Turtledove
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The United States Declaration of Independence was an act of the Second Continental Congress, adopted on July 4, 1776, which declared that the Thirteen Colonies in North America were "Free and Independent States" and that "all political connection between them and the State of Great Britain, is and ought to be totally dissolved." The document, formally entitled The unanimous Declaration of the thirteen United States of America, explained the justifications for separation from the British crown, and was an expansion of Richard Henry Lee's Resolution (passed by Congress in July 2), which first proclaimed independence.

Note: The above applies to every Harry Turtledove timeline with a point of departure after 1776. It is only immediately germane to a few.

Declaration of Independence in "The Breaking of Nations"[]

President Nicole Yoshida used passages from the Declaration of Independence in her 2031 speech justifying Pacifican secession. Reminding that the document promoted the rights of "free and independent states," she emphasized that this meant multiple states, not bound to a whole. The Declaration went on to say that "whenever any form of government becomes destructive of the ends for which it was established, it is the right of the people to alter or to abolish it and to institute new government." The destruction of personal liberties in the United States throughout the 2020s was justification enough for this action.[1]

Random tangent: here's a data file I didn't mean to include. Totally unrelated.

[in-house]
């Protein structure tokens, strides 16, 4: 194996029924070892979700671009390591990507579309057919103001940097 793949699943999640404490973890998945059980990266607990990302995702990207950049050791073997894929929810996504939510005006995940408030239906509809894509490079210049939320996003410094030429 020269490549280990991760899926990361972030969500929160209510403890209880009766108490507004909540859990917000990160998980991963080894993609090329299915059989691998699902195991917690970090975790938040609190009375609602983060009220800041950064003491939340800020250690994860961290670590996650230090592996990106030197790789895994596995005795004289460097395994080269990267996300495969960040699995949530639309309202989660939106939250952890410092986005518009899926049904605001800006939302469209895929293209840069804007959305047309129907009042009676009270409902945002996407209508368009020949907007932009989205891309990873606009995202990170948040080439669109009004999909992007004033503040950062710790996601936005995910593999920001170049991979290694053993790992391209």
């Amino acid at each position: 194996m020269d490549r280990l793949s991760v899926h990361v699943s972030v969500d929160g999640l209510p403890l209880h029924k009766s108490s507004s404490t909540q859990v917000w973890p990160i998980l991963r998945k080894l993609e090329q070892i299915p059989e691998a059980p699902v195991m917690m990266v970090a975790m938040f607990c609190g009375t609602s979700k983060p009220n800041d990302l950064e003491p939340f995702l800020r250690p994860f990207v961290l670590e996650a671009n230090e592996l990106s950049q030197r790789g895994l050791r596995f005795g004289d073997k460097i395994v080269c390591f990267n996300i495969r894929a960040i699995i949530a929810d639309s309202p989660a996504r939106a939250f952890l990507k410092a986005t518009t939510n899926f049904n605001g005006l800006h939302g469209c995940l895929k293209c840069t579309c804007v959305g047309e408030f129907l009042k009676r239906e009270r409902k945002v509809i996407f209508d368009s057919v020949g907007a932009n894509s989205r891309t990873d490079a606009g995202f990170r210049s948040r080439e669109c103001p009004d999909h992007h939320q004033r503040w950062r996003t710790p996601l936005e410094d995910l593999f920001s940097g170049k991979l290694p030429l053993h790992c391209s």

Declaration of Independence in The Disunited States of America[]

The Declaration of Independence was still remembered in one alternate by the states of North America well into the 21st Century, particularly by the original 13 colonies, and the various nations that existed after the United States fell apart in the early 1800s.[2] Crosstimers such as Justin Monroe were frustrated by the fact that few states actually adhered to the spirit of the Declaration.[3]

See also[]

References[]

  1. And the Last Trump Shall Sound, pg. 11.
  2. The Disunited States of America, pg. 209, HC.
  3. Ibid., pg. 72.
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